(Blu-ray & DVD | PG13 | 2011)
Flickchart Ranking: #91
Win Percentage: 64%
Times Ranked: 16606
Top-20 Rankings: 109
Directed By: Matthew Vaughn
Starring: James McAvoy • Michael Fassbender • Kevin Bacon • Jennifer Lawrence • Rose Byrne
Genres: Action • Based-on-Comics • Comic-Book Superhero Film • Fantasy • Science Fiction • Sci-Fi Action
With this second edition of Depths of Obscurity I wanted to get festive. Now, I’m not a horror guy. Most horror flicks just don’t do anything for me. I have a hard time getting scared or disturbed by movies, and in the rare cases where I am, its not a fun movie experience. I’ve never understood the thrill in trying to scare yourself for recreation. I prefer to sleep soundly at night. That being said, every October there are countless horror films on seemingly all the time and I feel obligated to catch at least a few of them. Like a food which I don’t like, I feel if I expose myself to enough of it, my palate may change and someday I might finally start to appreciate the fine art of gore.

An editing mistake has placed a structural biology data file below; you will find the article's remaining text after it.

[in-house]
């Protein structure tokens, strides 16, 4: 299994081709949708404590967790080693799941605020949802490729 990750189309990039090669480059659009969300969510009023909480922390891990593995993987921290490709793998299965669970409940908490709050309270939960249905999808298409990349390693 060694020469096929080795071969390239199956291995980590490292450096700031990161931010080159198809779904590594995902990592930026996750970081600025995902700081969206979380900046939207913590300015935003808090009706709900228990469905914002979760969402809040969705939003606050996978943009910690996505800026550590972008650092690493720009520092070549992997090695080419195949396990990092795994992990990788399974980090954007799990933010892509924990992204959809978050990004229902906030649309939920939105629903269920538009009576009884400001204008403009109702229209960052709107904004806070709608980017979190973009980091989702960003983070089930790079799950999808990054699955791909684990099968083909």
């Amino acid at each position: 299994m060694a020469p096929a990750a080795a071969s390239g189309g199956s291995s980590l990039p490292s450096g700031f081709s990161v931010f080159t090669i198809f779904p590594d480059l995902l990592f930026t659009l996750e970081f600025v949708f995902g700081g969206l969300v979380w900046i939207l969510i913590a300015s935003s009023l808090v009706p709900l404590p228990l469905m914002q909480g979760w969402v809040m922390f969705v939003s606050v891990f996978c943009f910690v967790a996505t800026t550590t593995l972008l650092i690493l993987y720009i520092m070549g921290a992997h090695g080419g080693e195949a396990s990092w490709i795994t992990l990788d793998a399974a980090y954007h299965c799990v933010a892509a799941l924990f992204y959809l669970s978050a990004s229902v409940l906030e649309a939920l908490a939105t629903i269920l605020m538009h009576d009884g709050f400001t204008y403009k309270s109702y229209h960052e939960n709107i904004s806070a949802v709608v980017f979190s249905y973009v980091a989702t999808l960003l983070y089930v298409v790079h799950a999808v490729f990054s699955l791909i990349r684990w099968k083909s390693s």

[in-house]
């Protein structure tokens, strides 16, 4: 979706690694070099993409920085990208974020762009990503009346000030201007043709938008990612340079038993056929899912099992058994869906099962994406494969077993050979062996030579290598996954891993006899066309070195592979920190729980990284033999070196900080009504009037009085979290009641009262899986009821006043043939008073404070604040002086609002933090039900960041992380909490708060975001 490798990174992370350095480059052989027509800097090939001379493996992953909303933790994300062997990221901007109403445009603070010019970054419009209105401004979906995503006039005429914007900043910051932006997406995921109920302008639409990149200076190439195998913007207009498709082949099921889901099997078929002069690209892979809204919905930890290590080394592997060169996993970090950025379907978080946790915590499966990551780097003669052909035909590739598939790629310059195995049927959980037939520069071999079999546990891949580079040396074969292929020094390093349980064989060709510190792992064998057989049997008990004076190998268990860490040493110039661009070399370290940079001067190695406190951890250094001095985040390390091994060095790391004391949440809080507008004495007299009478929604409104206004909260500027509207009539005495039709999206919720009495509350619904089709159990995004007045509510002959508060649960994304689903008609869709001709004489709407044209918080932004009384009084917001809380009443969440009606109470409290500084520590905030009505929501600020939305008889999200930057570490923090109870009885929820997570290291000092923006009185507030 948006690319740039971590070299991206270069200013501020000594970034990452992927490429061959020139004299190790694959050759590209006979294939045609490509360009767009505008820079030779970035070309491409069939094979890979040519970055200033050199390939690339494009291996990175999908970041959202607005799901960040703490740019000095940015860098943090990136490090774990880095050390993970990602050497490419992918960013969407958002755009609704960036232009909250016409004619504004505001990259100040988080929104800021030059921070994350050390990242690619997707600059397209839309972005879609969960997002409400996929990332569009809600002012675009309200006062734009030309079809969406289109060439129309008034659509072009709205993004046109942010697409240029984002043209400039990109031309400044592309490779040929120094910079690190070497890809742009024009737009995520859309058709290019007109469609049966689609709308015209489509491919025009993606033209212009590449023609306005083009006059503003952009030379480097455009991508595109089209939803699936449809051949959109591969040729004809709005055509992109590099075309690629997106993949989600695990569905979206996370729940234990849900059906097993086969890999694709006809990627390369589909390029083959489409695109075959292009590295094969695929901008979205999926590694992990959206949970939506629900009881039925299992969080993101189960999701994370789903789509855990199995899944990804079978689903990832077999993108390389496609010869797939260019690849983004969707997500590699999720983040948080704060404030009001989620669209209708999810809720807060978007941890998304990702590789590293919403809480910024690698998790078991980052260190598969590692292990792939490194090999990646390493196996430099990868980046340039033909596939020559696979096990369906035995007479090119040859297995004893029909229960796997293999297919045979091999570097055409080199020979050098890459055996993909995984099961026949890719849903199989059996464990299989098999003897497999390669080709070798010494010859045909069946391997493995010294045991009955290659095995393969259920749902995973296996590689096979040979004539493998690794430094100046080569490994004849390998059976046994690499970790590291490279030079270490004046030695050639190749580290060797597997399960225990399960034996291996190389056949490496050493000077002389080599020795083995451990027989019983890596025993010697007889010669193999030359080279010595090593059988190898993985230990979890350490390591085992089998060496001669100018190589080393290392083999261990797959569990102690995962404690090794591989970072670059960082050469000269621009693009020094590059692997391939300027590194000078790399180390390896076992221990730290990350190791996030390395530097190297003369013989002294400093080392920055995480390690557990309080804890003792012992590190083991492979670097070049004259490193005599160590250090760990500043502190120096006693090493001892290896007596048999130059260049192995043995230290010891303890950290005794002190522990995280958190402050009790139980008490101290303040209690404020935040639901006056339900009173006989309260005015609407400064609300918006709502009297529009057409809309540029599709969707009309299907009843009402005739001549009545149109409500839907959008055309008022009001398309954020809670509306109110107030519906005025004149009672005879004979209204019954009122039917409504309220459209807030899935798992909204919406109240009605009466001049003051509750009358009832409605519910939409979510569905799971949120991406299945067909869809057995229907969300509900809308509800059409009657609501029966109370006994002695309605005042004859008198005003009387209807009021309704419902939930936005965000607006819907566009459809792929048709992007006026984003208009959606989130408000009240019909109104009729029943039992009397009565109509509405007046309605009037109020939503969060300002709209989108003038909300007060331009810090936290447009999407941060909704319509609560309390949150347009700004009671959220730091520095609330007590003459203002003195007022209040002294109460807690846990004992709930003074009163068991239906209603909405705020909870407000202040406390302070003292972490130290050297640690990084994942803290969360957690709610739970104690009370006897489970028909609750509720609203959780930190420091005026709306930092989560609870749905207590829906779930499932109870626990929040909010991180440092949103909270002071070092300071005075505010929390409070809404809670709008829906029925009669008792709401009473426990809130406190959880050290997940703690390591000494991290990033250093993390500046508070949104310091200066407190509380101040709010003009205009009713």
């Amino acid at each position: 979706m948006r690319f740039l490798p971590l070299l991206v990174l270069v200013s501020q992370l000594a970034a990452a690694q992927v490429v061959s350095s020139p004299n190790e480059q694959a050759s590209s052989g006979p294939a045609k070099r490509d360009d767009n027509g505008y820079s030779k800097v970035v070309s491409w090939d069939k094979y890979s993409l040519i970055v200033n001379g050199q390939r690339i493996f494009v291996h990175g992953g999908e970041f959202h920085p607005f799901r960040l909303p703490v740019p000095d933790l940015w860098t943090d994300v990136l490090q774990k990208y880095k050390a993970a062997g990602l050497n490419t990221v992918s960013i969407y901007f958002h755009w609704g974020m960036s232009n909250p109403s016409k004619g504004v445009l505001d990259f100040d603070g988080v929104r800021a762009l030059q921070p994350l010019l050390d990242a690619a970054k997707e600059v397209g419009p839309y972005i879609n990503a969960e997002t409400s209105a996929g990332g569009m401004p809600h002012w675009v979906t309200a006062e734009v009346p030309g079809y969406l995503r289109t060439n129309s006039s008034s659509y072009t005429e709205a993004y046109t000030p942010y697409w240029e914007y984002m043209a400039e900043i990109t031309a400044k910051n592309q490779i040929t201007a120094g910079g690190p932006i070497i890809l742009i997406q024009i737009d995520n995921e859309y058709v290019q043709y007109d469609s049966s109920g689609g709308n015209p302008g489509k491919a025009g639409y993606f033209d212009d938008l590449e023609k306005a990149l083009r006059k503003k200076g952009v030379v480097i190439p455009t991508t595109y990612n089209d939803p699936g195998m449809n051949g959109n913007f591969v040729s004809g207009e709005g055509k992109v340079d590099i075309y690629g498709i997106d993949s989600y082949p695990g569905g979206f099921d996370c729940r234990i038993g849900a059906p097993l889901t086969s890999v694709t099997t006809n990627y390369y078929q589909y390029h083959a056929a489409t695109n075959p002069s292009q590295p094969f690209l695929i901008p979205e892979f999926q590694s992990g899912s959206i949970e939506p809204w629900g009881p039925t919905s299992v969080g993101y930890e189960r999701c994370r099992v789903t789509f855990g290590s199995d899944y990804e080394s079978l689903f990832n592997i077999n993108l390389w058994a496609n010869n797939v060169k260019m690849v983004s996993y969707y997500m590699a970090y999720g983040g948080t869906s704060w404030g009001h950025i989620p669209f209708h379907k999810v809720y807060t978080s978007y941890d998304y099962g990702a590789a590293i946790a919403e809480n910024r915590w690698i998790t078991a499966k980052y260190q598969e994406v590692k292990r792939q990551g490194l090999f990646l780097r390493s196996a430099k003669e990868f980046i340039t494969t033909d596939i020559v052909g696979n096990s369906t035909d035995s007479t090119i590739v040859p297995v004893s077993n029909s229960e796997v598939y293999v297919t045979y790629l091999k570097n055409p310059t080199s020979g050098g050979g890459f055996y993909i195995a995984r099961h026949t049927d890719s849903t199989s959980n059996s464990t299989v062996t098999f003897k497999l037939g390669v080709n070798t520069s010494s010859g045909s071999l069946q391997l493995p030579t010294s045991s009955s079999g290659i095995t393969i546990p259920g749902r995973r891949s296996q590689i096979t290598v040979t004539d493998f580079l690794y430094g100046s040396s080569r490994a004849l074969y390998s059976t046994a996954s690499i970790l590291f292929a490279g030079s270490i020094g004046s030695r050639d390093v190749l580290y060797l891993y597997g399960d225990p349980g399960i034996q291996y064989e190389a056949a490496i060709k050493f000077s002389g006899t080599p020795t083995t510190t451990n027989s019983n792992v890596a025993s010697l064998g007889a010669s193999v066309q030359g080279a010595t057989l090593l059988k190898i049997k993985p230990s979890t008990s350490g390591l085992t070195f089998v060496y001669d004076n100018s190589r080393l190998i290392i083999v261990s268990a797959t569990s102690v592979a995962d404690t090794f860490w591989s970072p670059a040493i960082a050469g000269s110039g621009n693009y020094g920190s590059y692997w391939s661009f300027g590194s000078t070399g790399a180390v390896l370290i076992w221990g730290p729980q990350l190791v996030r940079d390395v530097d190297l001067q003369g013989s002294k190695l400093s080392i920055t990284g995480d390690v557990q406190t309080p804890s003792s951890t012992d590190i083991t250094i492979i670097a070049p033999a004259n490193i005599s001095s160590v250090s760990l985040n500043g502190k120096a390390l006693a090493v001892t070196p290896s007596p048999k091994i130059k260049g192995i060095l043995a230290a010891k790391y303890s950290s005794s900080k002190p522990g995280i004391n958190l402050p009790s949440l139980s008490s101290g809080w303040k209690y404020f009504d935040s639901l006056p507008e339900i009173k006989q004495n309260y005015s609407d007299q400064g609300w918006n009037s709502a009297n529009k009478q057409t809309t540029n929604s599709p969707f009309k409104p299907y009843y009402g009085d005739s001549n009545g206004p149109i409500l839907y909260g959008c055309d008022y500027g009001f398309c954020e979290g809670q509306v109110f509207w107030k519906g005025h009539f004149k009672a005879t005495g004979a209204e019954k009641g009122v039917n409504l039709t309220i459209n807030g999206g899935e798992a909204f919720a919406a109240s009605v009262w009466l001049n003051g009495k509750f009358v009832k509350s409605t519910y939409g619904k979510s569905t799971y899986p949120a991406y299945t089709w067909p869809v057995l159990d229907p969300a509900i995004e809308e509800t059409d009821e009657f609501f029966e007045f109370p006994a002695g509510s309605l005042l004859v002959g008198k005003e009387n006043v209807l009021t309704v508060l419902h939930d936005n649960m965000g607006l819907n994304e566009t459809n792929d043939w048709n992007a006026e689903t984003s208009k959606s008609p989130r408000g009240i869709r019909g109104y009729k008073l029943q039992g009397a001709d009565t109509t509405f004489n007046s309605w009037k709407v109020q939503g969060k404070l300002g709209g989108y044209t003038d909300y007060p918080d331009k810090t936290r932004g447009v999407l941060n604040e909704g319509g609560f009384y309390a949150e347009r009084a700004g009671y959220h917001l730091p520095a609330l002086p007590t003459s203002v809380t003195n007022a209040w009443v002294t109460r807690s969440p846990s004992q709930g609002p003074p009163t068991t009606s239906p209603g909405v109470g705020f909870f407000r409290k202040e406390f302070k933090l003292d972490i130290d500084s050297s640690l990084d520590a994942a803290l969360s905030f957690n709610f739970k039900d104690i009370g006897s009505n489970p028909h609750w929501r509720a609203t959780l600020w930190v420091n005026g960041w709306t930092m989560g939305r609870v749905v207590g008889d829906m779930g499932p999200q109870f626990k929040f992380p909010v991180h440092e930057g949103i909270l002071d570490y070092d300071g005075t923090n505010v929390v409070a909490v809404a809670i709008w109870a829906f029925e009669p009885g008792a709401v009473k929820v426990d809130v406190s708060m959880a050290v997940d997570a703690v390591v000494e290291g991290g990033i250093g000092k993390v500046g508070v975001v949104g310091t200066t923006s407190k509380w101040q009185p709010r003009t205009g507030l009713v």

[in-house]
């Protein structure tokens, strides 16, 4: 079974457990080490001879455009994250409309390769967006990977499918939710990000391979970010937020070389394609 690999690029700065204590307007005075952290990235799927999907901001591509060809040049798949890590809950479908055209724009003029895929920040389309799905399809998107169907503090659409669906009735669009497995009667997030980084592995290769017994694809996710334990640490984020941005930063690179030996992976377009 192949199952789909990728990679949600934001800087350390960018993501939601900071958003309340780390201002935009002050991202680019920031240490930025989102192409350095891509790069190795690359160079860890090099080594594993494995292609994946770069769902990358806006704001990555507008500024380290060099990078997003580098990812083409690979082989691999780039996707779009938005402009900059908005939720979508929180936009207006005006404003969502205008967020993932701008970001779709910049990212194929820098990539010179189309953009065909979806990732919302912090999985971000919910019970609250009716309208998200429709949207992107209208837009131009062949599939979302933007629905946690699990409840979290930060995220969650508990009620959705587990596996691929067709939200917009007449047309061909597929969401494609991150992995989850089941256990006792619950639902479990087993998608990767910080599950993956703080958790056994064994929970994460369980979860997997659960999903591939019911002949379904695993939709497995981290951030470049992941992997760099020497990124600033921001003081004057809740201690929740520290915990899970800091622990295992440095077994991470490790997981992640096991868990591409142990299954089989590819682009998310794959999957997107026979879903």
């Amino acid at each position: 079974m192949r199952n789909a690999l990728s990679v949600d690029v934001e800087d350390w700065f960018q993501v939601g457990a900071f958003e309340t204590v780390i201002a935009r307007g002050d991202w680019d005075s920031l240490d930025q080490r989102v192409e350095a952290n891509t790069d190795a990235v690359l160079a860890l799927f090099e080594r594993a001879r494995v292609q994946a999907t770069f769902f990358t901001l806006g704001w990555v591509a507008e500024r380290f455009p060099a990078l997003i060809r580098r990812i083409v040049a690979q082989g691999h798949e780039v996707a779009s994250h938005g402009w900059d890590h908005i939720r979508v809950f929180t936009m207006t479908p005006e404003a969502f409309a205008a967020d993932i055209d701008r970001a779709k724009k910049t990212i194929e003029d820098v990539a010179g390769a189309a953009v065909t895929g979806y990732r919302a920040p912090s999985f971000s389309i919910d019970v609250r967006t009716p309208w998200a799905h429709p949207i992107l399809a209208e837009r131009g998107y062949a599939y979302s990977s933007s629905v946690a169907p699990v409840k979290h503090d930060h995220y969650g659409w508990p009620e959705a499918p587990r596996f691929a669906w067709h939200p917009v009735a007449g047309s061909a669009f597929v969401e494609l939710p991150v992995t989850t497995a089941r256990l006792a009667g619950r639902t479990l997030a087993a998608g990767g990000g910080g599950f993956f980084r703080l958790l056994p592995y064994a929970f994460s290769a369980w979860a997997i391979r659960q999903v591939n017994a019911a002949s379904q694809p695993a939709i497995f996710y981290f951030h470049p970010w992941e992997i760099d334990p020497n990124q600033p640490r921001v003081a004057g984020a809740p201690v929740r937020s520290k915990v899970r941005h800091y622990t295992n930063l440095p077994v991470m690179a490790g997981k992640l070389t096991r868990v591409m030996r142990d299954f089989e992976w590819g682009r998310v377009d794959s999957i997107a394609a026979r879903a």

In this blog I use the rank filters to scour Flickchart searching for the most obscure lists possible. Lists that are so niche that there exist only a few movies which fall into the specific category. There are many horror related filters available. I could have gone with ‘Costume Horror from the 1950s‘ or ‘Haunted House Films of the 1990s‘, but I decided to go all out and really try to shake myself. Why not go to the origins and see what was the worst of the worst in in the golden age of exploitation. In this post I delve into the twisted world of ‘Sadistic Horror Films from the 1970s‘. This was the birth of the genre that is currently at its peak of popularity with franchises like ‘Saw‘ and ‘Hostel‘ achieving mainstream consumption. Looking at the top Sadistic Horror films of all time, the top twenty are nearly exclusively dominated by movies released in the last decade. In the 1970′s these films were fringe, playing primarily in grindhouses and facing heavy censorship. Today’s audiences are inundated with blood and violence with each successive slasher film trying to outdo the last. As I ventured into this mini-marathon of mutilation, I asked myself: Could forty year old films possibly disturb the mind of a person tempered in modern gore?